Former FBI chief supports AG nominee as 'man of integrity'

Ex-director says he believes Holder would be politically independent.

Former FBI Director Louis Freeh Friday said he strongly backed Eric Holder for attorney general even though he believed the nominee allowed himself to be "used and co-opted" in going along with what Freeh called President Bill Clinton's "corrupt" 2001 pardon of fugitive financier Marc Rich.

Testifying on the second day of Holder's confirmation hearing before the Senate Judiciary Committee, Freeh praised Holder as a "man of integrity and the law" and said he had no doubt that the nominee would be politically independent in the post despite the "terrible mistake" he made as deputy attorney general in facilitating the pardoning of Rich, who fled to Switzerland after being indicted on fraud and weapons trafficking charges.

"I know Eric Holder would be able to say no to the president if that was needed," said Freeh, who described how he traveled to Switzerland as a New York-based assistant federal prosecutor to negotiate for Rich's extradition.

Senate Judiciary ranking member Arlen Specter, R-Penn., Holder's chief critic on the panel, expressed incredulity that Freeh could endorse him after using such strong language to characterize the pardon and Holder's role in it. He tried to draw Freeh into a discussion of long-standing allegations that while he was serving as FBI director in the mid-1990s, top Justice Department and White House officials, possibly including Holder, pressured him to back off the FBI's investigations of Clinton's and Vice President Al Gore's fundraising. But Freeh declined to give credence to the charges.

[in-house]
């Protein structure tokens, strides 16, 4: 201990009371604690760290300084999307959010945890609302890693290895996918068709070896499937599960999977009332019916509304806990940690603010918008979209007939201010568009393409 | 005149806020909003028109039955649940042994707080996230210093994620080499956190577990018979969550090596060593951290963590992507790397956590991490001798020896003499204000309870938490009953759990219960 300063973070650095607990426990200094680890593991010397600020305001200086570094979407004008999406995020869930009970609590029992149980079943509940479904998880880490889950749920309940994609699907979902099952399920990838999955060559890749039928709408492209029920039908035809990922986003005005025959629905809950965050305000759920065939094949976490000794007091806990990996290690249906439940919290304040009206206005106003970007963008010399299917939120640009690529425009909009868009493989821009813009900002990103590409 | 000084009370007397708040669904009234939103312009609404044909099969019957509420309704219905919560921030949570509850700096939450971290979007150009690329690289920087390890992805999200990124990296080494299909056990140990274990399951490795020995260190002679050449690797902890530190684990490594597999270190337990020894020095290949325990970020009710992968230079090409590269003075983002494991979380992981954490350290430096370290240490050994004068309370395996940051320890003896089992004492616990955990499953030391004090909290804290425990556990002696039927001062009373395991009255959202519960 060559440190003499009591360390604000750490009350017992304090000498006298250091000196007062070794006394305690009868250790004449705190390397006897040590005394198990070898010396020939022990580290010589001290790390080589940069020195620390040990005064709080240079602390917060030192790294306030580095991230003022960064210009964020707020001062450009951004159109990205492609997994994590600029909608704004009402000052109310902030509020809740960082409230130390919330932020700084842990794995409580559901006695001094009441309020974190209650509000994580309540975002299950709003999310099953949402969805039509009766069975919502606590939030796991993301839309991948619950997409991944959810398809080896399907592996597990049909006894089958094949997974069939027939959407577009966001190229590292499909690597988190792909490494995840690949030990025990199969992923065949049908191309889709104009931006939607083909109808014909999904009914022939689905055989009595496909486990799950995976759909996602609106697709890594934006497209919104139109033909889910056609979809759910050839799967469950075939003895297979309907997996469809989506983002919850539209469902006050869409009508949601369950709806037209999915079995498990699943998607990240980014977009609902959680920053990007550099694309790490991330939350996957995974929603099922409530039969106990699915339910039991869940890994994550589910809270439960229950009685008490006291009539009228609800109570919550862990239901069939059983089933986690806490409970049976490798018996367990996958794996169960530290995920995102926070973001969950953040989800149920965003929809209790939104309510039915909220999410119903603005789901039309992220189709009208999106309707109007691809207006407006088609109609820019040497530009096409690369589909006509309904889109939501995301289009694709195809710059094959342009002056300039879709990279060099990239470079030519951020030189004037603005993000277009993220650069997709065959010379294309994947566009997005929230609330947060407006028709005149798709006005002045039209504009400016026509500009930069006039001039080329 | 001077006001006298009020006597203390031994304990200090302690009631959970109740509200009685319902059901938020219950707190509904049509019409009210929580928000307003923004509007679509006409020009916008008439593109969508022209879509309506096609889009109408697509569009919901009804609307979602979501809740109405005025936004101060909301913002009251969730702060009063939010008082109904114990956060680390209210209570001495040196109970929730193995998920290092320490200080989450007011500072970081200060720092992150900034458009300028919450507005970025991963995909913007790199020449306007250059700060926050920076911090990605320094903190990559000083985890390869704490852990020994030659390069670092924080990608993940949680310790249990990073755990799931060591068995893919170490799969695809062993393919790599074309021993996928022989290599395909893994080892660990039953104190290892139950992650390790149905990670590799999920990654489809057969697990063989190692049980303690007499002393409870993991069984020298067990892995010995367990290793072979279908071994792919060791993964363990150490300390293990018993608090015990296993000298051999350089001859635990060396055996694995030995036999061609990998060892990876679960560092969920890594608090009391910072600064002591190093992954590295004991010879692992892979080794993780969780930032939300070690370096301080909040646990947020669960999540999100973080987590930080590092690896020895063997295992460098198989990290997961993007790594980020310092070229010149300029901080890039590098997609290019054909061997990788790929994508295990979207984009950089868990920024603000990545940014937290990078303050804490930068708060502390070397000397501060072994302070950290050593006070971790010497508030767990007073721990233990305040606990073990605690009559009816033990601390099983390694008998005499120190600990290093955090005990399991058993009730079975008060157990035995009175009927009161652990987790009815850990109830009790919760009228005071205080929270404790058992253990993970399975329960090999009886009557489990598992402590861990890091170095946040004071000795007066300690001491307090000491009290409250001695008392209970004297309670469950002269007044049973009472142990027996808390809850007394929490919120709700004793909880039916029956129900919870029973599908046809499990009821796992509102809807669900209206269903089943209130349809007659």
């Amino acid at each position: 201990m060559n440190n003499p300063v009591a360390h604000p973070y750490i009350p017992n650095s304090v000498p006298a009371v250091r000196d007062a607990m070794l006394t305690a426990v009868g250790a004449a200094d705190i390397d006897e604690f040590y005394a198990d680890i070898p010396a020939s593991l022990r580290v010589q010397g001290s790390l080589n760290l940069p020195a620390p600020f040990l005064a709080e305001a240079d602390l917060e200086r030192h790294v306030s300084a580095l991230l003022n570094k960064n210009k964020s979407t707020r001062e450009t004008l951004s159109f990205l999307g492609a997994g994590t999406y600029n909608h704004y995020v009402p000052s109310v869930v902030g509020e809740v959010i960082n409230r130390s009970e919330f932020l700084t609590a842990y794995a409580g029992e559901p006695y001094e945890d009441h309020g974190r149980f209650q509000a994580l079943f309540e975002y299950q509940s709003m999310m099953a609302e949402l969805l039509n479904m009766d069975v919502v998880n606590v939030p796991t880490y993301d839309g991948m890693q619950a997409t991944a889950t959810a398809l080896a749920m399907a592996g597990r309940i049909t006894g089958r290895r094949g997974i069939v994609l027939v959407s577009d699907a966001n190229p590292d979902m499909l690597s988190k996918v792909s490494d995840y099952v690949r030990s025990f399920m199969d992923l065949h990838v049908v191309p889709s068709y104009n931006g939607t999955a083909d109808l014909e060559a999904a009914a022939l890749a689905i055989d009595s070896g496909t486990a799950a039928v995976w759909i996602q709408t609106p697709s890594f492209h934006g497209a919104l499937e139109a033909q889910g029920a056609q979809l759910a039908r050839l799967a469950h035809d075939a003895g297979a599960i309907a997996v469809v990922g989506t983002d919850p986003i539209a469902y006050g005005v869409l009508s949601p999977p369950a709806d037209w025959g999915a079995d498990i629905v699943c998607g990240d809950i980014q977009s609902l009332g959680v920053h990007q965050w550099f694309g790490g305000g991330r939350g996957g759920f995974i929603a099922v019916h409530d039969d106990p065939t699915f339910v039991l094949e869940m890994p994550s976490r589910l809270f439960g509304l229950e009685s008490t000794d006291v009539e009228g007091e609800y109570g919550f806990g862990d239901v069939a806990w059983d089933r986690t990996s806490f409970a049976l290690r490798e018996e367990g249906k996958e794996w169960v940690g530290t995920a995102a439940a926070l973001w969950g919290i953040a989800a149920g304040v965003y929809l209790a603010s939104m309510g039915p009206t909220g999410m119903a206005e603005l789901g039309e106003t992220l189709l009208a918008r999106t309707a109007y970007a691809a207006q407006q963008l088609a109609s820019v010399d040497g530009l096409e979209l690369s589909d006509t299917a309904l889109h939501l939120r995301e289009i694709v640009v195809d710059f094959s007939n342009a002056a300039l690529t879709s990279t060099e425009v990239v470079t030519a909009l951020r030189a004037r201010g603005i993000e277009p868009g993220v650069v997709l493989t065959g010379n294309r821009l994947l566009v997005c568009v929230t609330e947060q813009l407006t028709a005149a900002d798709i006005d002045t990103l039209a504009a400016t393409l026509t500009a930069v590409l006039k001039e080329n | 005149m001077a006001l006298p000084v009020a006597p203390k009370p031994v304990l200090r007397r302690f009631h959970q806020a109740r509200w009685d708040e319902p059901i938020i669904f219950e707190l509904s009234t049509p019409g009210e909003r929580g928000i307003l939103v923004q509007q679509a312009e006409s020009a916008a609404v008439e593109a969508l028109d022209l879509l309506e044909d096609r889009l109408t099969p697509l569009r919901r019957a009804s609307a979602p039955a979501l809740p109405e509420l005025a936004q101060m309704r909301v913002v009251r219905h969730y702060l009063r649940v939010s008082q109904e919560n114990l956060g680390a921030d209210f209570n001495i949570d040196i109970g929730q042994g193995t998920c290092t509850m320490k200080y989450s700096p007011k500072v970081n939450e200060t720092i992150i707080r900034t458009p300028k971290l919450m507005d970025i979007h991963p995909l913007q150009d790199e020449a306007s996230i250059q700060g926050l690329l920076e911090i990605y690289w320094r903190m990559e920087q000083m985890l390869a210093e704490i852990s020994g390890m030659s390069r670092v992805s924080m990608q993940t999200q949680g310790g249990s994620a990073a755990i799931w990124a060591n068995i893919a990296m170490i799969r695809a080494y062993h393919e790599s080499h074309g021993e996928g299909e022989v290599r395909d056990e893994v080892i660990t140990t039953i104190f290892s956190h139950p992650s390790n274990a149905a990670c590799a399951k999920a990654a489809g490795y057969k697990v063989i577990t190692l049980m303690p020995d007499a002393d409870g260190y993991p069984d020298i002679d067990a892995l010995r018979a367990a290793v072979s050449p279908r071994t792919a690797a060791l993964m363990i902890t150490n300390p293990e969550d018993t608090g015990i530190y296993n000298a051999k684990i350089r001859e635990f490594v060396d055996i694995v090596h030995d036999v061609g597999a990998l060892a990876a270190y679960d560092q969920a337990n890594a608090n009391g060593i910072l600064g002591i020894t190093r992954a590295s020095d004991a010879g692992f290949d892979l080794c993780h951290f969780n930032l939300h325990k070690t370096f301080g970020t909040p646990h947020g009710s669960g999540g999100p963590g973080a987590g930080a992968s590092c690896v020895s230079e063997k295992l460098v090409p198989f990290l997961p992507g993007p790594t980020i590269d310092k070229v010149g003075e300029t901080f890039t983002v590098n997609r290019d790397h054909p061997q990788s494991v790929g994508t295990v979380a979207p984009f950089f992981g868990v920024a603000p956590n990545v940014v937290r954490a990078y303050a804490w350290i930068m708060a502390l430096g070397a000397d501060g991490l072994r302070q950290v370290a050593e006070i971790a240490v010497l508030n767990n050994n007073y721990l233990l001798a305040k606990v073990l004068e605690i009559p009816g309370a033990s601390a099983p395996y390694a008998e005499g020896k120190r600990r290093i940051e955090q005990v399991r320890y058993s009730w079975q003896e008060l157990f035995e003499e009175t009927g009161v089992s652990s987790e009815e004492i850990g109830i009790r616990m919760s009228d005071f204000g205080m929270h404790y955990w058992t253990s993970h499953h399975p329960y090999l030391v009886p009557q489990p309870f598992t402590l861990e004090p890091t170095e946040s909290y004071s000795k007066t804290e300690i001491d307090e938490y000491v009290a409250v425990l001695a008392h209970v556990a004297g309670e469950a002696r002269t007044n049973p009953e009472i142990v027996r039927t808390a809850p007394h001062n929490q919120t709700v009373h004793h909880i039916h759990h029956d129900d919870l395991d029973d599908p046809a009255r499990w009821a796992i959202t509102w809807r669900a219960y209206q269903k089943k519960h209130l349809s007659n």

Senate Judiciary Chairman Patrick Leahy, D-Vt., has scheduled the panel's vote on Holder for Wednesday.

Freeh reiterated his disagreement with Holder's 1999 decision to release 16 imprisoned members of the Puerto Rican FALN terrorist group, but said it would be unfair to use it as an "index" to judge his integrity without taking into account his 26-year law-enforcement career. Another witness, Joseph Connor, whose father died in the 1975 FALN bombing of Fraunces Tavern in New York, castigated Holder for offering what he called the "unimaginable, immoral and dangerous clemency," and argued that this decision alone should disqualify him to be attorney general

Connor's view was seconded by Richard Hahn, a former FBI agent who told the committee that the now-defunct FALN was "no less terrorist than any of the terrorist organizations recognized today." In other testimony, Holder received another major boost from former Bush White House Homeland Security Adviser Frances Townsend. As evidence of his courage, she noted that as deputy attorney general during the investigation of the 1999 millenium terrorist plot, he made a "difficult and close call" that could have resulted in a criminal indictment under wiretap laws.